Sunday, November 29, 2009


assalamu alaikum,

Eid Sa'eed! Eid Mubarak!

To tell the truth, I didn't do much for Eid. The holiday isn't as fascinating and fun for me this year; probably because I don't have the little kids to pull me into the enthusiasm. I wasn't at home either; my parents left for the weekend, so I came to my sister's house.

Last night I fell asleep on her couch; we'd had visitors earlier so I was wearing my hijab and had a big chador nearby, which I pulled over myself sometime in the night. The temperature on that floor of the house dropped to 65 degrees. (The thermostat was set higher, but that floor never reaches that temperature close to the ground, where I fell asleep.)
So when I awoke, I was cold, cranky, and stiff. My knees screamed in pain when I stretched them out. My feet and toes were icy. I was mad for a good minute.

Then I thought about that.

Y'all, I cannot imagine being homeless at this time of year. If it was 65 where I was sleeping, it was 30 degrees outside. Ya Rahman.

My sister and I just had a conversation about it. She said, "well, they have newspapers. They find a way to get through."

Seriously? SERIOUSLY!? Newspapers? At below freezing? How do you sleep? How do you keep up the will to live?

I don't remember there being many homeless in Puerto Rico, in part because of the nice climate. It can feel chilly at night because the temp drops 10-25 degrees from the daytime highs (so from a high of 90, if it got down to 72 you felt it), but I know there were people who slept on the beach, or on the streets. But for the most part, I never saw people without homes. They always had family, or friends, or just a nice person with a place to sleep. I'm sure the homeless problem exists there as any other place in the world; it wasn't as visible and is never as acute. There, the problem would be obtaining food, but not exposure.

There isn't the same kind of backup here, where people need it. It makes me wonder what is there. And I'd better be careful, because that's the first step to action.

Heh. And another conversation we had made me think about the difference between the concept of home and family as we get older.

Y'all know I spent some time in Puerto Rico right after I graduated college, and it changed my life. I want to get my nursing degree in part so I can go back to the island and know that I'll get a job- the VA always needs nurses, and that's a FEDERAL bureau that won't go broke- and live there. Yes, in Puerto Rico. (Don't get me started on the husband options there. That isn't a part of my plan. Allah is the point for that particular project.)

Lo these many years later, I still have friends from the islands calling me; their families ask about me. And this points to a major difference in families between there and here. Mainly, that as in most parts of the world, in Puerto Rico multigenerational families are a matter of course. I mean, I did have single friends who had their own rooms or apartments, but they were a rarity, and most of them lived in the same city or region as their parents, grandparents, etc.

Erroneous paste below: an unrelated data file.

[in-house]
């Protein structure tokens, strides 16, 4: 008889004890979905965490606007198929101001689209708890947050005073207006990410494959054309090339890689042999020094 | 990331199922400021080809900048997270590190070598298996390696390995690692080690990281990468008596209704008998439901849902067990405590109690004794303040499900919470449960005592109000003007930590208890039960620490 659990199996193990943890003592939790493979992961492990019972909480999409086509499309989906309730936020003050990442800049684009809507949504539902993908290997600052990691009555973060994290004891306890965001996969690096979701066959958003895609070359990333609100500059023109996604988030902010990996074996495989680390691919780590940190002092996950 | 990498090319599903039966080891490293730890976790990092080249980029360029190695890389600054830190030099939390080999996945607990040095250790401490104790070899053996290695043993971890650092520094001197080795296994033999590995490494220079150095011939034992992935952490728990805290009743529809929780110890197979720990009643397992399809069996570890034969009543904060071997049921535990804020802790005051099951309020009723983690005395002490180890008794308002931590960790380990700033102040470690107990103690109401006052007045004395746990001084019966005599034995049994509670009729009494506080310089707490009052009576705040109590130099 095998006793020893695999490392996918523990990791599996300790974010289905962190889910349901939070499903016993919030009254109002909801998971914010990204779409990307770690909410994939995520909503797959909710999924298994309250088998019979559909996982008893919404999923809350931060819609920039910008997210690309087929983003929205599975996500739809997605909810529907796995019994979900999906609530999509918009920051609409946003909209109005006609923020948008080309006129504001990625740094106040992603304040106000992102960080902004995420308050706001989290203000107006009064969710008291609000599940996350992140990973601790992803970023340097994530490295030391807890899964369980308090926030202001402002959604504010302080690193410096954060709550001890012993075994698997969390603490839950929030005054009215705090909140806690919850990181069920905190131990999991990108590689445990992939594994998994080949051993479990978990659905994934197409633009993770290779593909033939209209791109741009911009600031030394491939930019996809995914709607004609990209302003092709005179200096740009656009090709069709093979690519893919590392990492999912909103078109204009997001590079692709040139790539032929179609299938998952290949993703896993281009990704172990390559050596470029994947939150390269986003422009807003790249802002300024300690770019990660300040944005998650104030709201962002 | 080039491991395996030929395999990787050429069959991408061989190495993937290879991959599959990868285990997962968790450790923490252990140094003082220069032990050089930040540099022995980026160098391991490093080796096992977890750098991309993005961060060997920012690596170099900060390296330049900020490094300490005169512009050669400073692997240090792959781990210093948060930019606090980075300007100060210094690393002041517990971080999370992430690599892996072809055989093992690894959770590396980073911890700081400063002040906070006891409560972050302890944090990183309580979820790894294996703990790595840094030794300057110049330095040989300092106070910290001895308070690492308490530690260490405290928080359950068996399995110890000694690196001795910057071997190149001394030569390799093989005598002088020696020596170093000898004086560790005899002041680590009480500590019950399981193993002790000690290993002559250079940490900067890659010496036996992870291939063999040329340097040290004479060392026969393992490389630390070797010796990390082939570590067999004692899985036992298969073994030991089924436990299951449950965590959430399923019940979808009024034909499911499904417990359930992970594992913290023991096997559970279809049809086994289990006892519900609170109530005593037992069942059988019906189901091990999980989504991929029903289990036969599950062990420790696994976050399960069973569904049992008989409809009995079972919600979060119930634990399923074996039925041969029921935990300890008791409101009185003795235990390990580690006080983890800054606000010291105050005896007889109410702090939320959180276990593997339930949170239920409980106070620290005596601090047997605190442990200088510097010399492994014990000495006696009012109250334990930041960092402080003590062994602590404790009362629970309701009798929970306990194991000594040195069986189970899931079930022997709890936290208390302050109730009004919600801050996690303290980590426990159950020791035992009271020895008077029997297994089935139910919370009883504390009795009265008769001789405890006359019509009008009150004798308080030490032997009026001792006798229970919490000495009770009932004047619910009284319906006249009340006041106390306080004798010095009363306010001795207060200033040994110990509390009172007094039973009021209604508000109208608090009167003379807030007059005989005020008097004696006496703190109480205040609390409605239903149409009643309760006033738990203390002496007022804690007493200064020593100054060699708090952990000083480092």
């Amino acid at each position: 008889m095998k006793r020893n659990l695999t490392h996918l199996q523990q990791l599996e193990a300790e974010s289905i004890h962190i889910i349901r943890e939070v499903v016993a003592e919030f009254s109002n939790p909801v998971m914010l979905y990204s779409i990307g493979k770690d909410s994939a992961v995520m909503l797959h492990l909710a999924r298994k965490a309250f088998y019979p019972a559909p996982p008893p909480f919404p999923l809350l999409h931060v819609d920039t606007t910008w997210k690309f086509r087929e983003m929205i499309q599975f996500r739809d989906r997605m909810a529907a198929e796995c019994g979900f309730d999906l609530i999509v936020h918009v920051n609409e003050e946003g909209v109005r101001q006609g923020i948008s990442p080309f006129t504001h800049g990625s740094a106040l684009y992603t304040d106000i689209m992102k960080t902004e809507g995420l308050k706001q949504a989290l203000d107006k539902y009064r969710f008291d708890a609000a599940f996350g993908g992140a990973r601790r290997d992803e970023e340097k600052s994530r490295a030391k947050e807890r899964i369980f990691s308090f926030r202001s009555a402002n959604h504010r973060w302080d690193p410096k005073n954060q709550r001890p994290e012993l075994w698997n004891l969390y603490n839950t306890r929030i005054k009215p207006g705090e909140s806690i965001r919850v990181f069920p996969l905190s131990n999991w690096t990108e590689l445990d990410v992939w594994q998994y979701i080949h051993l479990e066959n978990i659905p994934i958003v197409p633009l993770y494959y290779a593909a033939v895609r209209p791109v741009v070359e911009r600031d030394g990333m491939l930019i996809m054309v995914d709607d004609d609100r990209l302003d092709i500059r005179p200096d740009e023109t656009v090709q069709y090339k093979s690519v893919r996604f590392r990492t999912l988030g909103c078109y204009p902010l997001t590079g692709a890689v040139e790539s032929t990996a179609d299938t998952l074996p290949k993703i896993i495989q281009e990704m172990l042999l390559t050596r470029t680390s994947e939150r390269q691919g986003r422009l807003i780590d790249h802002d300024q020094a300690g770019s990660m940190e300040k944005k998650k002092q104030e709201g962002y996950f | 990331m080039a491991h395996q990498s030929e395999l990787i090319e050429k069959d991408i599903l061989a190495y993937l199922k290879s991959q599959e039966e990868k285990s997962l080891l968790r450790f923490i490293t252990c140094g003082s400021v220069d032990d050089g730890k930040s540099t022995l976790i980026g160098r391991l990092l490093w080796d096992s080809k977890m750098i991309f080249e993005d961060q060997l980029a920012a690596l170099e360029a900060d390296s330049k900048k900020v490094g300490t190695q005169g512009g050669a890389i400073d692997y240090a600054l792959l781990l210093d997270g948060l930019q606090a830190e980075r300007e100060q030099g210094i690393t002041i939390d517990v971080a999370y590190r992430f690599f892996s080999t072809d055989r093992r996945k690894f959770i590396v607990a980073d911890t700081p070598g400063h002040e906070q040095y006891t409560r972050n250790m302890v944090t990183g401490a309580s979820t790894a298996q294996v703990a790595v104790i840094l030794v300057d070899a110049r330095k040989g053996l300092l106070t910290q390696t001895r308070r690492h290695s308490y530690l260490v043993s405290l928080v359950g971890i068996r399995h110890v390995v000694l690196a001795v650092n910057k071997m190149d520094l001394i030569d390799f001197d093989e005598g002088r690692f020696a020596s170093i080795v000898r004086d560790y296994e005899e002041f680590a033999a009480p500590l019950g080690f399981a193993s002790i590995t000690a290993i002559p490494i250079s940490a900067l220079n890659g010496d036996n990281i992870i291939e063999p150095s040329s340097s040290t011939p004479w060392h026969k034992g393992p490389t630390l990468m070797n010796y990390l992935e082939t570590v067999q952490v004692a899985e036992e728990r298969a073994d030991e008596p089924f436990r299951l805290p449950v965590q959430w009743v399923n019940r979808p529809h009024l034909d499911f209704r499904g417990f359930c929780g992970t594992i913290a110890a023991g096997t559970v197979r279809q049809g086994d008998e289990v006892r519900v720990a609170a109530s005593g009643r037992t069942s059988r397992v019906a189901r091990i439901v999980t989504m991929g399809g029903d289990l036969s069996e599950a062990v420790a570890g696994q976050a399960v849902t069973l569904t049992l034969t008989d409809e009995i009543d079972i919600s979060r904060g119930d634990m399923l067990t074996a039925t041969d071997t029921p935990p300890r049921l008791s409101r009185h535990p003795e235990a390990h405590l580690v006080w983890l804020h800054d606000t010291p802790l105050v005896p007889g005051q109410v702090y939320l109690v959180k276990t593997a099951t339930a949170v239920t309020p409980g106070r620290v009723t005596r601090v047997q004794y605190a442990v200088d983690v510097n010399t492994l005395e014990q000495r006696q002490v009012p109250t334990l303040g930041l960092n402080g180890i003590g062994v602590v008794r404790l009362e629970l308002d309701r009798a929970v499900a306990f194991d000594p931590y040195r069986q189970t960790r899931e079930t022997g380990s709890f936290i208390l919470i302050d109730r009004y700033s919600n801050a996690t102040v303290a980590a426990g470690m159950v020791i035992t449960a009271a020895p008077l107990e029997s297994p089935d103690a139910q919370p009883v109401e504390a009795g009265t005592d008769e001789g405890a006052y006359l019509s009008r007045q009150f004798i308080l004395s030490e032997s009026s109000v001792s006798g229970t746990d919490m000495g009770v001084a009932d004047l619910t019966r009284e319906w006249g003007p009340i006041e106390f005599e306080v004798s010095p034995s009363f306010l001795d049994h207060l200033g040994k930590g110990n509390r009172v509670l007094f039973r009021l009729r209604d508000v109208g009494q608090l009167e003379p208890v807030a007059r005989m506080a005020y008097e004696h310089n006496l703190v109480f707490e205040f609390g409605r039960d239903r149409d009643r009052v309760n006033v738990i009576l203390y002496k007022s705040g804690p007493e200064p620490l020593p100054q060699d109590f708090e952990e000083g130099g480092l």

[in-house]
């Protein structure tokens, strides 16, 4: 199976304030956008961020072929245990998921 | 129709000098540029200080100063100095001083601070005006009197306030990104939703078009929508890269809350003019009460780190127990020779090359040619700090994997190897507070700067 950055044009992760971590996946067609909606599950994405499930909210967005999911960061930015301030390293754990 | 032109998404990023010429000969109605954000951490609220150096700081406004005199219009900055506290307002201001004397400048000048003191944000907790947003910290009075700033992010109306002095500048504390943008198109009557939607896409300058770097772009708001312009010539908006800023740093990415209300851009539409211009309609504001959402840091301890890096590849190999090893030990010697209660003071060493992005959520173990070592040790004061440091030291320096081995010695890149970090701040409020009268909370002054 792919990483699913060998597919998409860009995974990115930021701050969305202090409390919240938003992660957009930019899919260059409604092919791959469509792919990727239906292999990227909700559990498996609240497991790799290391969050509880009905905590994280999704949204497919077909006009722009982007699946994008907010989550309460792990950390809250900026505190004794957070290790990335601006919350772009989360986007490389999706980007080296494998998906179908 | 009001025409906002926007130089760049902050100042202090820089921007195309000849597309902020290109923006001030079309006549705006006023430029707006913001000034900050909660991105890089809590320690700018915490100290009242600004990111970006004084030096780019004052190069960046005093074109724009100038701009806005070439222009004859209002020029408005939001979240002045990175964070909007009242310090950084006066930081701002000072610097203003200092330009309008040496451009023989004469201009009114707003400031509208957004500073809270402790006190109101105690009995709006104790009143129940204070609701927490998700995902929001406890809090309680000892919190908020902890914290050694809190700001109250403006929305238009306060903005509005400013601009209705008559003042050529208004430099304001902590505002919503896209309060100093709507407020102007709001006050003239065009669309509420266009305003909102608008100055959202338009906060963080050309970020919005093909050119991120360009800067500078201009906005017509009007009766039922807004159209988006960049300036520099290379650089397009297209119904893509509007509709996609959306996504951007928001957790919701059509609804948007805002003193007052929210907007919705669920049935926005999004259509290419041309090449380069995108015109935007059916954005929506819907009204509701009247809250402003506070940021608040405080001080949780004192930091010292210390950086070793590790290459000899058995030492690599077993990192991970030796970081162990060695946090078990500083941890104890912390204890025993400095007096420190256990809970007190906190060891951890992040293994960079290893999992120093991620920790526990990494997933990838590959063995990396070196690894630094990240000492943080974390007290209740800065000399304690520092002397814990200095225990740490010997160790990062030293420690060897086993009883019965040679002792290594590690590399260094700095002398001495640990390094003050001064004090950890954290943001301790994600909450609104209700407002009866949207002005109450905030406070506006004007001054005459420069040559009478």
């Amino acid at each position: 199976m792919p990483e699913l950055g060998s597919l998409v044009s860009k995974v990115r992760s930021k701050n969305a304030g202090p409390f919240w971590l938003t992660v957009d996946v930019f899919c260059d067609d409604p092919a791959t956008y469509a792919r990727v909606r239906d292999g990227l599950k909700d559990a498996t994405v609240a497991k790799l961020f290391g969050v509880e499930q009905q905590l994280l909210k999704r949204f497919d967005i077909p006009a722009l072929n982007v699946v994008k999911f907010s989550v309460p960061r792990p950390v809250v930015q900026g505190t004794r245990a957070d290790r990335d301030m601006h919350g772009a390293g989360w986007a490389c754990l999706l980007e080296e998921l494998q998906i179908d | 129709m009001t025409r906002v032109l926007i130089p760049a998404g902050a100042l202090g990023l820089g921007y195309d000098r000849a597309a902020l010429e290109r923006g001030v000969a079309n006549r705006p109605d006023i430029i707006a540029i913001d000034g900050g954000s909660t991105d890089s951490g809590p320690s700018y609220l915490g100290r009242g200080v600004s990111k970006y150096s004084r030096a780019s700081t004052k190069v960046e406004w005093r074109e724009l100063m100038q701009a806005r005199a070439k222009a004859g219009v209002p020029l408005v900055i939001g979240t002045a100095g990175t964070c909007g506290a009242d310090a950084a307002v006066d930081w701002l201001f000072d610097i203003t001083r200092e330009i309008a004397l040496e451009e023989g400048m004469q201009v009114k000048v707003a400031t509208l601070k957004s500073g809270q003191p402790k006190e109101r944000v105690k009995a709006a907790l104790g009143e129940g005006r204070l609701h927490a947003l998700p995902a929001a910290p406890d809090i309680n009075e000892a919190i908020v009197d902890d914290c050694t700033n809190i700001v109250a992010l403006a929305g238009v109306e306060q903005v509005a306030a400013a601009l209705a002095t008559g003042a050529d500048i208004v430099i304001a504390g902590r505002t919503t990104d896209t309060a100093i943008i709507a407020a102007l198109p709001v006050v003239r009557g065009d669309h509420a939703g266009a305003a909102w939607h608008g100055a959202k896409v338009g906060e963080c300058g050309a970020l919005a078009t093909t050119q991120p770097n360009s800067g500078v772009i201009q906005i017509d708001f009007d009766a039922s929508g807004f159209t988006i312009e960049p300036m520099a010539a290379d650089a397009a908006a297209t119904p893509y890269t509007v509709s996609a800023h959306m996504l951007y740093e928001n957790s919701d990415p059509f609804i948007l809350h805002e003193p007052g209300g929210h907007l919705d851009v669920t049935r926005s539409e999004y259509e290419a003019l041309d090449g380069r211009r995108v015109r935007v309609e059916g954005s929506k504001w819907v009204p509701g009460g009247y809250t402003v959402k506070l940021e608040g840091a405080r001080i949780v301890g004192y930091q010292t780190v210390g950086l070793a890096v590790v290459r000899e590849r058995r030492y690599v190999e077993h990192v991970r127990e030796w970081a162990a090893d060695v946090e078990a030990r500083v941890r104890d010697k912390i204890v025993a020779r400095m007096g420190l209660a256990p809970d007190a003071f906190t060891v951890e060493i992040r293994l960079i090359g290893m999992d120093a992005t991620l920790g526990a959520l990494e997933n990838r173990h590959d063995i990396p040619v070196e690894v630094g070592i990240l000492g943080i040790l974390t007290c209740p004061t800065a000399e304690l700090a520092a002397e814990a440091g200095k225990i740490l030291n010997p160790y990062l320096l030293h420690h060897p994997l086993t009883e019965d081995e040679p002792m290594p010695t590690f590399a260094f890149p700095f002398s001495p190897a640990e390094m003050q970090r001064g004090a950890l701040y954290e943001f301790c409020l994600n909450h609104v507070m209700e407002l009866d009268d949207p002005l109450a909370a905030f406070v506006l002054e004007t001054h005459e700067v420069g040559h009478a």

I remember during Hurricane Jeanne going to Humacao with my then-roomate to visit her mom and grandmother; it was beautiful, wild country, and the whole family gathered to eat from the grill, since the electricity and gas were off. Beautiful.
So I knew when I came back that I definitely like that idea of multigenerational life, and that I don't mind living that way. Add to that, that I found that Islam supports parents and family life, and I could see myself eventually living that way forever.

My parents and sibs don't agree.

My sister made the remark during conversation that, "Our father exists so that we will leave the house. I cannot live in the same house as he does!" And that's true; I remember her saying when she bought her house that she could not live with our father. And then she said that the reason I could was probably because we don't talk much. And that's true as well. If I don't have something to say, then I... don't have anything to say, beyond courtesy. So yes, I guess that works. On the other hand, I know that my parents would prefer me to live on my own (but aren't going to pay for me to do so, which is why I live at home just now).

And I don't want to live on my own ever again. Been there, done that, hated the goody bag. Don't want to live with strangers, either. And I'm lucky in that I don't have to; my parents tolerate my living with them. Sometimes there's not much between toleration and enjoyment, and sometimes there's a gulf of understanding between the two.

I've had men who were wife-searching ask me, 'Would you mind if we lived with my parents? Or if my parents lived with us?' and the whole question blew my mind, because the LAST thing my parents would ever WANT to do is to live with my household, or one of my siblings'. This is clear in my mind. And I welcome the idea that they would do so. The difference in our attitudes is one I accept, but it makes me sad.

What do you think?


1 comment:

  1. Dads are crazy. I get your sister. I dunno. I know we are supposed to be all welcoming to have our ILs live with us...I don't want anyone turned out into the street. But if possible, every woman deserves the dignity of running her own home. I do not want my ILs living with me, that is my preference. It can be great for the kids, great to have the extra help (unless they treat u like the maid), and good in other ways...for everyone involved except you, the daughter-in-law, who often has to make the most sacrifices, put your own needs last, do everything the IL's way to avoid offense, etc. I just don't want to do all of that.